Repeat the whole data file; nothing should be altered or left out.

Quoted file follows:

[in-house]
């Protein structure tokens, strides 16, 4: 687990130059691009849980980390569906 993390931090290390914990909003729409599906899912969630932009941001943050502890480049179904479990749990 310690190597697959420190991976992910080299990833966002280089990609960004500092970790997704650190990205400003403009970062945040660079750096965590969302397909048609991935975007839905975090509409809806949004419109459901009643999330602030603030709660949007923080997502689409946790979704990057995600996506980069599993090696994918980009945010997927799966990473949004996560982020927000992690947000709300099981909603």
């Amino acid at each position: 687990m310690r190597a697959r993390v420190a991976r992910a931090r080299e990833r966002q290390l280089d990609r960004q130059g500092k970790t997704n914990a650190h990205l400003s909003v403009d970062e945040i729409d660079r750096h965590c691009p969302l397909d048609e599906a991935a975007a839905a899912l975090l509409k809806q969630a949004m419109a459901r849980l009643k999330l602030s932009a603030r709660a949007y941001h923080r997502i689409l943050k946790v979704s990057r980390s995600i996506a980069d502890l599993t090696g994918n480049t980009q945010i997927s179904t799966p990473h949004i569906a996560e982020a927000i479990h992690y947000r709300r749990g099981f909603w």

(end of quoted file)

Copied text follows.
[in-house]
């Protein structure tokens, strides 16, 4: 687990130059691009849980980390569906 993390931090290390914990909003729409599906899912969630932009941001943050502890480049179904479990749990 310690190597697959420190991976992910080299990833966002280089990609960004500092970790997704650190990205400003403009970062945040660079750096965590969302397909048609991935975007839905975090509409809806949004419109459901009643999330602030603030709660949007923080997502689409946790979704990057995600996506980069599993090696994918980009945010997927799966990473949004996560982020927000992690947000709300099981909603």
């Amino acid at each position: 687990m310690r190597a697959r993390v420190a991976r992910a931090r080299e990833r966002q290390l280089d990609r960004q130059g500092k970790t997704n914990a650190h990205l400003s909003v403009d970062e945040i729409d660079r750096h965590c691009p969302l397909d048609e599906a991935a975007a839905a899912l975090l509409k809806q969630a949004m419109a459901r849980l009643k999330l602030s932009a603030r709660a949007y941001h923080r997502i689409l943050k946790v979704s990057r980390s995600i996506a980069d502890l599993t090696g994918n480049t980009q945010i997927s179904t799966p990473h949004i569906a996560e982020a927000i479990h992690y947000r709300r749990g099981f909603w």